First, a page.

MS: What we want to try and get across with this is that it’s a freestyle, it’s almost Reggae-like, right? You’re freestyling, you want the crowd to come and be part of it, do you know what I mean? It’s not just a staged event where you press play, you want the crowd to kind of give us feedback, Eric can feed off the crowd, play. That’s the idea behind it really. And it’s a real finger-up to all the other EDM guys who just press play. It’s part of everyone being there and feeding off each other, right, that’s what makes it really exciting. You’ve got the LED and lighting operators, you’ve got the VJs who are controlling the graphics, you’ve got the laser operators, so everyone’s like, running this shit live, which is crazy, but it’s fun.
So how do you mentally, and even physically, prepare yourself and your team for a show this massive?
EP: Well, I mean obviously it’s all the technical stuff and it’s all the physical stuff of it. As you said, the set up is massive, it’s bigger than a jumbo jet. And with this added hologram to it, it’s just this beast. There’s so much work going into getting that whole thing working, and to be able to get it to a stage where you can actually do a performance where everything is done live and it’s not like pre-recorded and pre-programmed and stuff like that, so…crazy. It’s just crazy.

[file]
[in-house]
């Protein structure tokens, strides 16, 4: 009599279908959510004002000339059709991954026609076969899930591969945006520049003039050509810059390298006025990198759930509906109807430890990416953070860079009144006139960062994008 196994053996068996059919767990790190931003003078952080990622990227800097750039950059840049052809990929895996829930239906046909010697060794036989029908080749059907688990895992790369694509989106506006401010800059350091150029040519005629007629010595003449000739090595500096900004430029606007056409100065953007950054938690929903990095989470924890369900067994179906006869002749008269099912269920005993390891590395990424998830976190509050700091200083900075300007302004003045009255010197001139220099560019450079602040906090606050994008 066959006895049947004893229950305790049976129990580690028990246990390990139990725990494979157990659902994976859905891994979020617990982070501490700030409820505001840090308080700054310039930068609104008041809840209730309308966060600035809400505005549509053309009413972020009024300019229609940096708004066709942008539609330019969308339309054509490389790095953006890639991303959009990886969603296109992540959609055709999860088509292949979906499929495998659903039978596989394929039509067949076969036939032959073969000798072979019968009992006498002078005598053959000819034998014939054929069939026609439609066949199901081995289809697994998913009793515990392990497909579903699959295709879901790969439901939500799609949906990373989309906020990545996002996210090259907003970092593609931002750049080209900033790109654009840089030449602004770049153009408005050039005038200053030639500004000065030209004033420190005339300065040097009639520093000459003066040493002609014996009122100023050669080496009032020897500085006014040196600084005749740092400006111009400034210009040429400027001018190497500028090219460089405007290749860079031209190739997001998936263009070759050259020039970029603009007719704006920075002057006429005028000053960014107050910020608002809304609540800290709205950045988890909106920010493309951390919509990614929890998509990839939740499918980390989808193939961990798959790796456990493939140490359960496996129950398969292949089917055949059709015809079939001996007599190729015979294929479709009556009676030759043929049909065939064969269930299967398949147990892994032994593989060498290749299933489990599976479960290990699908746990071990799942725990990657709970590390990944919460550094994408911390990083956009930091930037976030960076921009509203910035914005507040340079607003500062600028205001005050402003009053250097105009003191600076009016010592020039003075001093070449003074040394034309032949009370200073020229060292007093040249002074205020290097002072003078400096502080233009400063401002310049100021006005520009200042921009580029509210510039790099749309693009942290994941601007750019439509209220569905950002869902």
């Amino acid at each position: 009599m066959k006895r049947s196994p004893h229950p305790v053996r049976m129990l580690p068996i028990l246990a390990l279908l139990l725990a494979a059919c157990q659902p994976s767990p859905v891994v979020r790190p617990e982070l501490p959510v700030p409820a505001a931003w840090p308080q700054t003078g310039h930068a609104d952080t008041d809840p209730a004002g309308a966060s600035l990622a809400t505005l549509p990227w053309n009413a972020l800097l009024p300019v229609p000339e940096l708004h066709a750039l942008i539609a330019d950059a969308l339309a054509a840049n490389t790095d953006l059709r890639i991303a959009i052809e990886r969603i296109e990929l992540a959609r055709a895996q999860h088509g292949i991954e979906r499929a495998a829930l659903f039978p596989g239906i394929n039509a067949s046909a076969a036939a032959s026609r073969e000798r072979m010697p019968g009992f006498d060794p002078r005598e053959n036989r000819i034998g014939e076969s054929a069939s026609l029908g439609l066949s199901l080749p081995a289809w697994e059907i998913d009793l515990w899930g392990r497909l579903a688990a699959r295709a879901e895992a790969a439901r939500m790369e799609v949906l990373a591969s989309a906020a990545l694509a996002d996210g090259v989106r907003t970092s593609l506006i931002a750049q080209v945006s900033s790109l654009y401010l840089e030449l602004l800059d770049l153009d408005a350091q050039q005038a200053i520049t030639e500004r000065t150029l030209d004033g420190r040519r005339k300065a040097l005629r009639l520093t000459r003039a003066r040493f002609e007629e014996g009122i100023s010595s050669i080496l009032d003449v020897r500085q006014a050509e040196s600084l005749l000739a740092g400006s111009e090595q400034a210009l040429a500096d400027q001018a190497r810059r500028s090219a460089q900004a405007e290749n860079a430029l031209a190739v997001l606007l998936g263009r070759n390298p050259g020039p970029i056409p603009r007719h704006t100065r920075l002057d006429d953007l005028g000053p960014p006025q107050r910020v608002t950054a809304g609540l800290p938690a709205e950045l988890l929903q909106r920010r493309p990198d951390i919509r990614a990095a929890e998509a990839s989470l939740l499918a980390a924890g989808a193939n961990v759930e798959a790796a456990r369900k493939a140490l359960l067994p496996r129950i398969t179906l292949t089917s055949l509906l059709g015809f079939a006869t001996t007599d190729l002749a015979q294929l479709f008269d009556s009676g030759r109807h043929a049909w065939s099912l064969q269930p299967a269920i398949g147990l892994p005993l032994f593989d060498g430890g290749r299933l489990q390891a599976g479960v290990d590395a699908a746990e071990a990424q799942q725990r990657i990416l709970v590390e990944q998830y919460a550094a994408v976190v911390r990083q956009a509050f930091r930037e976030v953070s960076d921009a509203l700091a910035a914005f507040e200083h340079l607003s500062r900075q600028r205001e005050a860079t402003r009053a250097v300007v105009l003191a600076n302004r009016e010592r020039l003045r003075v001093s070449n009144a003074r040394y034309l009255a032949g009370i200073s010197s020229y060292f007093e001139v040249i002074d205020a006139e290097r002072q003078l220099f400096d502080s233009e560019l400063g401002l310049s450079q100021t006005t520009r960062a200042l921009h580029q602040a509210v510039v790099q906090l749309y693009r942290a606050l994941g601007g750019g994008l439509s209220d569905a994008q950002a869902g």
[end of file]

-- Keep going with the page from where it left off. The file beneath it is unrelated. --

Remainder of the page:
And what about musically? How did you prepare for this show in the studio?
EP: Music-wise, for me, this year it’s also the 10-year anniversary of Pryda recordings, my record label. So I think this is a great way for us to kind of celebrate that and, you know, celebrate the sound that Pryda has kind of developed and had over the past 10 years. So, musically, I feel that I want to try and incorporate as much as possible from the label, you know, old classic ones but in brand new versions. And we’re also releasing a Pryda album, it’s called Pryda 10, and it’s part of the celebration of the 10-year anniversary and there’s loads of new material on that album that’s also going to be included and be performed for the first time ever at MSG. Every time we do EPIC, I always try to make special EPIC edits and EPIC versions of all the tracks [specific to] just that show, so musically it’s going to be very exciting for everyone, especially for the hardcore fans.
You have many record labels, including Pryda and Mouseville, all of them likely to be featured in this three-hour set I would imagine. What differentiates these labels and sounds?